Press Center / Press Releases / 2017-07-26

BRITS’ MOST HATED OFFICE JARGON REVEALED IN NEW GLASSDOOR SURVEY

A new Glassdoor survey reveals that the UK’s most annoying office buzzwords are “touch base”, followed by “blue sky thinking” and “we’re on a journey”. 

LONDON (26th July, 2017) - A new Glassdoor survey(1) released today reveals that the UK’s most annoying office buzzwords are “touch base”, followed by “blue sky thinking” and “we’re on a journey”. Glassdoor, one of the world’s largest job sites, identified what words irritate UK employees the most in order to offer advice to job seekers on the use of office jargon.

The UK’s most annoying office jargon:

  • Touch base (according to 24 percent of employees)
  • To meet or talk about a specific issue
  • Blue sky thinking (21 percent)
  • Creative thinking not grounded in reality
  • We’re on a journey (13 percent)
  • Highlighting that a company, team or project has not yet reached its mission or objective
  • Game changer (13 percent)
  • A product, idea or process that represents a significant shift in thinking or way of doing things
  • No-brainer (13 percent)
  • Claiming that something is an irrefutably good idea
  • Thought shower (11 percent)
  • A meeting to share ideas, often without considering practical limitations
  • Run it up the flagpole (11 percent)
  • To present an idea and see if it generates a favourable reaction
  • If you don’t like it, get off the bus (10 percent)
  • Implying that a colleague should leave a company if they are unhappy
  • Mission statement (10 percent)
  • A stated “reason for being” in respect of a company and its activities
  • Pick it up and run with it (10 percent)
  • To continue an activity or process that someone else has started, often when that person could not finish it or make it work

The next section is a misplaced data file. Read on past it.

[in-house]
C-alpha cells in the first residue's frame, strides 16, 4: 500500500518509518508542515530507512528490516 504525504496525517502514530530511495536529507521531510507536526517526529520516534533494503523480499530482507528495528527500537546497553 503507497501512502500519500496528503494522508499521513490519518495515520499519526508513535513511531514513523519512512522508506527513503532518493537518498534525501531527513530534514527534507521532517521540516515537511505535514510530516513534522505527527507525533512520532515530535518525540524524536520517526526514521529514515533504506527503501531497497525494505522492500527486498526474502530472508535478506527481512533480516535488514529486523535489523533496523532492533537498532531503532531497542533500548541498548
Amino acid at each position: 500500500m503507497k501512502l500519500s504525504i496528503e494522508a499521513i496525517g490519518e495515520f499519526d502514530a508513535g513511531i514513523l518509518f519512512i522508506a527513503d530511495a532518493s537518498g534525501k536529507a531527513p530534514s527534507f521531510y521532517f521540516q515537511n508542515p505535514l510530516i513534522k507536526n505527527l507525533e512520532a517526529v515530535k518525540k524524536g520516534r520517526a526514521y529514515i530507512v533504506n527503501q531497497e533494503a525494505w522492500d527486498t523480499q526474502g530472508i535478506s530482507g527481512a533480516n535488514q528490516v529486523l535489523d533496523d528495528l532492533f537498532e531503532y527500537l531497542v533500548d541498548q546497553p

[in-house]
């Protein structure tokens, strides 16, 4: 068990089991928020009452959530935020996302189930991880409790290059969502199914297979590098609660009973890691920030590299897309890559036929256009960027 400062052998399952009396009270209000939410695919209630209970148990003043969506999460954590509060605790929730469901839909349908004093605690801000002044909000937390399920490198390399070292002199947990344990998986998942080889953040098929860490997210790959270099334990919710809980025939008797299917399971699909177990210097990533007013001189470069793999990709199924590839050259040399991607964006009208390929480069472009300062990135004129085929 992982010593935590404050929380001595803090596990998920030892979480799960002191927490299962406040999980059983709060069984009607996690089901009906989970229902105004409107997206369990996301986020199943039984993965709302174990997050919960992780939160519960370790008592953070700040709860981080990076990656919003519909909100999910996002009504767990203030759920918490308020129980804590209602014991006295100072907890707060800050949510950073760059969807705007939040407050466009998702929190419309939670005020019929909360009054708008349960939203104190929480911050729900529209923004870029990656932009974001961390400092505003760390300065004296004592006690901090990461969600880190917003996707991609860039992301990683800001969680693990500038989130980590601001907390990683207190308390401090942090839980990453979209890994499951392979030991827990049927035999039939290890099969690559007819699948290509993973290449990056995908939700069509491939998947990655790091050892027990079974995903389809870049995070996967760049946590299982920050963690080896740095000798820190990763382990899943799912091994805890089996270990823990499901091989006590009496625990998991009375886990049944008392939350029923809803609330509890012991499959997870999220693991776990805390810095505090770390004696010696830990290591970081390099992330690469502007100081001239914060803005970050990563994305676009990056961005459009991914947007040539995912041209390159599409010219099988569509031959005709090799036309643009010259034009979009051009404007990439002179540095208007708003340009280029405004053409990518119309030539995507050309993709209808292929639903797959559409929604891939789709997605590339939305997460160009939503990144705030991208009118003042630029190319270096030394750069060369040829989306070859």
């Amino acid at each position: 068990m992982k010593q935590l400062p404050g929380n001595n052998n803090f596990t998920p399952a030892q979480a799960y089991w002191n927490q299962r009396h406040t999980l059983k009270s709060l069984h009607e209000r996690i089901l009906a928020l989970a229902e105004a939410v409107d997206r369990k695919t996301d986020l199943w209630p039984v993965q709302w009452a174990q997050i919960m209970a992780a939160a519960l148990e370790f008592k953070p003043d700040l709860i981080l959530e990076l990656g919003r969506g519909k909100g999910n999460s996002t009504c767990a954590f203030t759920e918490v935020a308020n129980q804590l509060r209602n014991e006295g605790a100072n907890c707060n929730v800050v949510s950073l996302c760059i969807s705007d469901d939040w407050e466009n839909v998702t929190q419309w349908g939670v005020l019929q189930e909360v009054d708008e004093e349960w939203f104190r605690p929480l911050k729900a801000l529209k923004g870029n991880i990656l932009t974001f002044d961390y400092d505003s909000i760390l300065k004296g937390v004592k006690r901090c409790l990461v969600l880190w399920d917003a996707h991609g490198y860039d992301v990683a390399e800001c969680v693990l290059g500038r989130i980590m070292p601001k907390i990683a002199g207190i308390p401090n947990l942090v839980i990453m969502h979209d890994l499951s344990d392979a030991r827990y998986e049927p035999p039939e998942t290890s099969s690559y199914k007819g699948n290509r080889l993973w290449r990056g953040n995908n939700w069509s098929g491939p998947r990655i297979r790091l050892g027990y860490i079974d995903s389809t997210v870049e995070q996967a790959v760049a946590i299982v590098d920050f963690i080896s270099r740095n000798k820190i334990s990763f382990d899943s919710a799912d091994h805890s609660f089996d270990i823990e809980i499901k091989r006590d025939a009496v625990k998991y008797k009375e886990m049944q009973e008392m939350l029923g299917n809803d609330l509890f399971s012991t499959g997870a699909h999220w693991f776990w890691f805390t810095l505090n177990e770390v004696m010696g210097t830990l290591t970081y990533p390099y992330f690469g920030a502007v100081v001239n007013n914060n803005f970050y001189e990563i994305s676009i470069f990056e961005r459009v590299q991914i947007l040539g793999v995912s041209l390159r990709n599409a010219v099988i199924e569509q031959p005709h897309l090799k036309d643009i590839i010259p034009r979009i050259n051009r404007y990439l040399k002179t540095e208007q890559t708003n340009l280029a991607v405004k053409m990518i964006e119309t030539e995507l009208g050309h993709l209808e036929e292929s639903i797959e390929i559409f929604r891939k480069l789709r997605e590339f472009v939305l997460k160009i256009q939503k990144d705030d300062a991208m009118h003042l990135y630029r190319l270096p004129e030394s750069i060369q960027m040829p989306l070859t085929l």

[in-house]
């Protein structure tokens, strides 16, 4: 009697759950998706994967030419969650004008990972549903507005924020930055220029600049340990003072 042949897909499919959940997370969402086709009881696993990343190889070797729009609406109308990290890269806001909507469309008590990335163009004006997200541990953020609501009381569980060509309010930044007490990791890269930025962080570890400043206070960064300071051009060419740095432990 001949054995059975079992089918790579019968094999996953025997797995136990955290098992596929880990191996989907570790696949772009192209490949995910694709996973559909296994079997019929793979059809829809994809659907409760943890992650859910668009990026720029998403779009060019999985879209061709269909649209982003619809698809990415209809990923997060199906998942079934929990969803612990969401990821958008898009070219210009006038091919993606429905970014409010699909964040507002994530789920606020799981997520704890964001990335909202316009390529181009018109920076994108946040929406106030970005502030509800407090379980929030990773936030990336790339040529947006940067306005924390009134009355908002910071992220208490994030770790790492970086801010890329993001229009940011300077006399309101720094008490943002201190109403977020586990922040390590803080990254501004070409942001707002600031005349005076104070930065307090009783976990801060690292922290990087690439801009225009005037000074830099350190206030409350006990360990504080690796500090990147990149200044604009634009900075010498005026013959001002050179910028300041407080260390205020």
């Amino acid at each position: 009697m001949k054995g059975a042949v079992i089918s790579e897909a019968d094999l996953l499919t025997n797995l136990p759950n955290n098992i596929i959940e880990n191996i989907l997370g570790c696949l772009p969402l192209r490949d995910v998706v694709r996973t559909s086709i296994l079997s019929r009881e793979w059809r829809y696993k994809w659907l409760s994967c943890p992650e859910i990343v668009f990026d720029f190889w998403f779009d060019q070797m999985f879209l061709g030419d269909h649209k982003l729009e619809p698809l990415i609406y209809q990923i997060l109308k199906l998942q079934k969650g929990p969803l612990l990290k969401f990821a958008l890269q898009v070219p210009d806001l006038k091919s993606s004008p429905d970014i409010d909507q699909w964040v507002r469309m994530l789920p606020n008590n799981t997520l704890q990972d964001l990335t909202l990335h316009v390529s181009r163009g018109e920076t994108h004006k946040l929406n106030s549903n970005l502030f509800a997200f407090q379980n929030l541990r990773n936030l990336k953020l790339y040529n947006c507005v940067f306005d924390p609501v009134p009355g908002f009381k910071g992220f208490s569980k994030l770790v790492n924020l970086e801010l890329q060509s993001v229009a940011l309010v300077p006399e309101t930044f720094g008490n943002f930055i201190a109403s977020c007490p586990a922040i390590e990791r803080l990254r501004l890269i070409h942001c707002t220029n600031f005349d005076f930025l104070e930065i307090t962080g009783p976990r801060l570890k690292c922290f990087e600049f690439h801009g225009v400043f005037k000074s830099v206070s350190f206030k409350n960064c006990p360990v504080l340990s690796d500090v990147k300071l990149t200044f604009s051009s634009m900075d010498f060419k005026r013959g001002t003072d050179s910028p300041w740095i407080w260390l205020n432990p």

• Punch a puppy (9 percent)
  • To do something horrible for the greater good
  • Let’s get our ducks in a row (9 percent)
  • To align a team or multiple parties in preparation for an event or discussion

The words “stakeholder”, “paradigm shift”, “bandwidth” and “roadmap” were picked by only 5 percent or less of employees questioned.

David Whitby, UK Country Manager at Glassdoor said: “No one wants to be the office jargon junkie but who isn’t guilty of using some of these buzzwords from time to time?! Phrases like ‘touch base’ and ‘no-brainer’ have certainly entered the common vernacular, but beware overusing jargon. It’s important to remember that each company and office may well have its own culture, language quirks and acronyms, so new starters should try and get to grips with that quickly to help integrate.”

Tips for job seekers on the use of office jargon:

  • Don’t overuse buzzwords in an interview. It’s easy to want to mimic language and mannerisms in order to fit in, but make sure you understand your acronyms and phrases before throwing them into conversation!
  • Research the language that current employees use. Have a look at Glassdoor and company social media feeds to see if a company or workplace has any language quirks before you start a new job.
  • Don’t fill your CV with jargon. Chances are, if you pack your CV or social media profiles with buzzwords, it will reflect badly on your personal brand and you’ll look like you don’t know what you are talking about.
  • Remain respectful. Don’t be tempted to be over-familiar with an interviewer or new colleagues. Slang might not be well received on your first day in a new job.

Find more job seeker tips on the Glassdoor blog.

ENDS

 

  1. The Glassdoor survey of 2,000 people was conducted within Great Britain by OnePoll on behalf of Glassdoor from 29/03/17-04/04/17. For more, please contact pr@glassdoor.com